About 70 years have passed since the local autonomy system based on the ideals of democracy was introduced in Japan. A number of reforms have been carried out since then to bring it closer to an autonomy system with sovereign local residents as its base.
The Japanese constitution positions this local autonomy system as the most basic principle of democracy. Particularly, the main text of the constitution contains a section called “Local Autonomy” to ensure the continuous existence of this system.
The local autonomy system in Japan consists of two tiers: local public entities of “prefectures”, in charge of broader regional administration, and basic “municipalities” ofcities, towns and villages, in charge of affairs more closely related to local residents. Accordingly, every region in Japan belongs to a prefecture as well as a city, town or village.
Tokyo is a broader regional public entity like other prefectures but it stands out among the others. One of the outstanding features of Tokyo is that it includes 23 special local public entities referred to as “Special Wards” (note 1). Tokyo maintains characteristics of prefecture as well as characteristics of city in the area where 23 Special Wards exist, from the viewpoint of facilitating efficient and integrated operation of metropolitan administration. In addition, Tokyo has the special role as the capital of Japan.
Local public entities are composed of legislative organs (municipal assemblies) which makes decisions and executive organs (top administrative officials) which implements policy in accordance with the decisions made by the Assemblies.
In the case of Tokyo, the Metropolitan Assembly corresponds to the legislative organ, with the Governor acting as the executive organ. Both the Assembly members who form the Metropolitan Assembly and the Governor, the top of the executive organ, are elected by the vote of the citizens of Tokyo.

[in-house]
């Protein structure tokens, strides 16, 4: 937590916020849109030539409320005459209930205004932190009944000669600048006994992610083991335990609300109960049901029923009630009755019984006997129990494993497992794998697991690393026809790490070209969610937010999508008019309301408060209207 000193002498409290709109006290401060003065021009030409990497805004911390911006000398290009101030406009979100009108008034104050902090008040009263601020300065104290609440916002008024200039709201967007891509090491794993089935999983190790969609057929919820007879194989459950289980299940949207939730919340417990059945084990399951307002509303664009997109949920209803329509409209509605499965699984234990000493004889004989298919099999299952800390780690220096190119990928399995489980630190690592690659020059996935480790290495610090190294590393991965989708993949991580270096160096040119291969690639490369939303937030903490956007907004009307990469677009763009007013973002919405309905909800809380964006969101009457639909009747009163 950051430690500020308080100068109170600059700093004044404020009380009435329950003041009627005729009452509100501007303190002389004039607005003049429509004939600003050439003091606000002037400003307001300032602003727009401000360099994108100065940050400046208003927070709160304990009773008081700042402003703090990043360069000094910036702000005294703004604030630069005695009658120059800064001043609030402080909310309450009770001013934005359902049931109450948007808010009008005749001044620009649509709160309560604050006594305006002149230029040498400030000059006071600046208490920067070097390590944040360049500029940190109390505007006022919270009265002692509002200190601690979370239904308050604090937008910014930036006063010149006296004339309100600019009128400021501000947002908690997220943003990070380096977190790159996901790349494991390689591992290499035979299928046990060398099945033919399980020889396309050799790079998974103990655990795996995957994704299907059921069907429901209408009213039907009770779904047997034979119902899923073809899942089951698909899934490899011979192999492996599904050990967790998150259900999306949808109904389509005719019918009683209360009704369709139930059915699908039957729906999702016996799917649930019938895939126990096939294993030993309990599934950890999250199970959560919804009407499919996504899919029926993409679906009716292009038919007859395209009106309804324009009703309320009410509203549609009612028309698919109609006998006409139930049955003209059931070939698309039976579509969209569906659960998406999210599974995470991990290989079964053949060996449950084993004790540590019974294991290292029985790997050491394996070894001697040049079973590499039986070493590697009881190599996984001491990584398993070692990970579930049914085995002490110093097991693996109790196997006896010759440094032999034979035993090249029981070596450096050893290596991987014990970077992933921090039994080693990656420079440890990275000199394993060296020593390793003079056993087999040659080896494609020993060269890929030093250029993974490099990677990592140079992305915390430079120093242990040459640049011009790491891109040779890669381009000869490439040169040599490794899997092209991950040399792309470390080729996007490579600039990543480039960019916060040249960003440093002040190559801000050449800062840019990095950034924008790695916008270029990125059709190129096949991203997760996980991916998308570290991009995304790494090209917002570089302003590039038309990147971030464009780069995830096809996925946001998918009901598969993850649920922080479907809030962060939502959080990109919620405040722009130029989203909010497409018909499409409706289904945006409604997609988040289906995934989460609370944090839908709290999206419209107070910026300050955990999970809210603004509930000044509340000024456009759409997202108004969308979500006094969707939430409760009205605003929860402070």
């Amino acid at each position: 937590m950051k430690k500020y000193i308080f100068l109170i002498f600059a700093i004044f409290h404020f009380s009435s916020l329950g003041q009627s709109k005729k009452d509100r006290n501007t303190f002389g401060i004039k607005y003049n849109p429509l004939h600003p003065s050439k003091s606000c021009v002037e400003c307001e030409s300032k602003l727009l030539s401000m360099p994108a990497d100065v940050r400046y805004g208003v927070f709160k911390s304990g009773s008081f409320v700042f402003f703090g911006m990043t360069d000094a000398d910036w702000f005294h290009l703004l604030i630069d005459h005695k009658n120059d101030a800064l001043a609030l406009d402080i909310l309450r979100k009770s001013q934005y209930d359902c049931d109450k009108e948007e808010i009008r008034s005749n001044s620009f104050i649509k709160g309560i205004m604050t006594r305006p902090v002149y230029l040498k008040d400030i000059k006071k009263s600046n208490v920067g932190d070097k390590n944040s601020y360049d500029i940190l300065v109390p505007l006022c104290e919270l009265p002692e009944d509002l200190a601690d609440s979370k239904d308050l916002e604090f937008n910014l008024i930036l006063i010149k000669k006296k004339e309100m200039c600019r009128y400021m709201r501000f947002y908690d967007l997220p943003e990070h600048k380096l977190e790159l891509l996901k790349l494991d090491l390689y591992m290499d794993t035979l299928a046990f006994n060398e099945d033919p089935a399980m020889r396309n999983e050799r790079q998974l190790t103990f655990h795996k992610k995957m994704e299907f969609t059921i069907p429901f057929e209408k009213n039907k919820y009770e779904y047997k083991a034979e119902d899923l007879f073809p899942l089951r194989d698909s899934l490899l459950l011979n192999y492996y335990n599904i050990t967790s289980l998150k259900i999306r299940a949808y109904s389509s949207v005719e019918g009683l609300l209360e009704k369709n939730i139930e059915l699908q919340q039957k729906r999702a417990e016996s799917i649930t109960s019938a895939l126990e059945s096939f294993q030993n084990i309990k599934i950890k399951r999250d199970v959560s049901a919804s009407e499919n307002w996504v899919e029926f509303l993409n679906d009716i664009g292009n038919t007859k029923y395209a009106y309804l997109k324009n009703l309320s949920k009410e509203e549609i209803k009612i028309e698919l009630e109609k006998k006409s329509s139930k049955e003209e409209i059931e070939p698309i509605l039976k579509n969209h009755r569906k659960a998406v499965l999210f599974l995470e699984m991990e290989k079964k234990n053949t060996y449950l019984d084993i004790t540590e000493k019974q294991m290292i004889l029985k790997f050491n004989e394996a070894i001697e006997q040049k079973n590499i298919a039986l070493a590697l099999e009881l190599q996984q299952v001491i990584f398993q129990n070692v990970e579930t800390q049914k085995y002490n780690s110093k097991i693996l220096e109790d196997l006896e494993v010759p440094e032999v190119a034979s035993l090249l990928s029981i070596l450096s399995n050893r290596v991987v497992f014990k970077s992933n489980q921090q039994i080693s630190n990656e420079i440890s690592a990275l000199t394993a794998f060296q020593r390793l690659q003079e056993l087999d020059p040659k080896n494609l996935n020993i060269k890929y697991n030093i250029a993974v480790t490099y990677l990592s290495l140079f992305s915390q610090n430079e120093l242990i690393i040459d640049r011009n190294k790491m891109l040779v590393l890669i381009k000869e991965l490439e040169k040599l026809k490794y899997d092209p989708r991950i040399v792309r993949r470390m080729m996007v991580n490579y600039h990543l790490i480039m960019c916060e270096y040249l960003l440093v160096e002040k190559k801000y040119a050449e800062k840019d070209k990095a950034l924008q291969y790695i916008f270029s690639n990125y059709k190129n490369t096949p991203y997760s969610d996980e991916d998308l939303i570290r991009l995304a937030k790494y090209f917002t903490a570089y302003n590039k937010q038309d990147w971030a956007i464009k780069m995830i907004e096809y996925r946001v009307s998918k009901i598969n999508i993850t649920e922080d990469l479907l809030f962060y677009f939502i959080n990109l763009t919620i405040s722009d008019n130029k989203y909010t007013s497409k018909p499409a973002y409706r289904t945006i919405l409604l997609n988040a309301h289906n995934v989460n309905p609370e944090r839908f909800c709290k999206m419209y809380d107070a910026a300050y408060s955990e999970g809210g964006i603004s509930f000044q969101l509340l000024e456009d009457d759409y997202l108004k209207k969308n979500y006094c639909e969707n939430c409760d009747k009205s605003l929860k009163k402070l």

Authorities and roles of the Metropolitan Assembly and the Governor are clearly differentiated and the two are on an equal footing, independent of each other. Fair administration is ensured by restrained and coordinated relationship maintained between the two.
In order to maintain a democratic local autonomy, each citizen must provide a base for the public administration. To this end, basic rights and duties of citizens are clearly defined in the provisions of the Local Autonomy Law. Citizens of Tokyo are granted equal rights in order to receive all public services offered by the municipality. In return, citizens must bear public duties including payment of municipal taxes and contributions according to their share of benefits and capabilities in order to shoulder the expenses incurred by the municipality in implementing administrative activities. Citizens of Tokyo are granted the right to participate in the administration of the municipality (suffrage).
Citizens of Tokyo are also provided with various rights of claim (including the right to request formulation, amendment and abolishment of municipal ordinances, the right to request dismissal of Assembly members and the Governor, and the right to request audit of execution of affairs by the municipality). They are also entitled to submit supplications and petitions to reflect their requests in the policies of the municipality.
In the framework of local autonomy described above, the Metropolitan Assembly serves as a decision-making organ of the local public entity of Tokyo. On behalf of 13 million of Tokyo citizens, it is a basic mission of the Assembly to understand proposals and opinions of citizens and to reflect them in administration of Tokyo.
Note 1 : Special Ward means a local public entity established only in Tokyo. It is a special local public entity with characteristics and functions similar to that of city.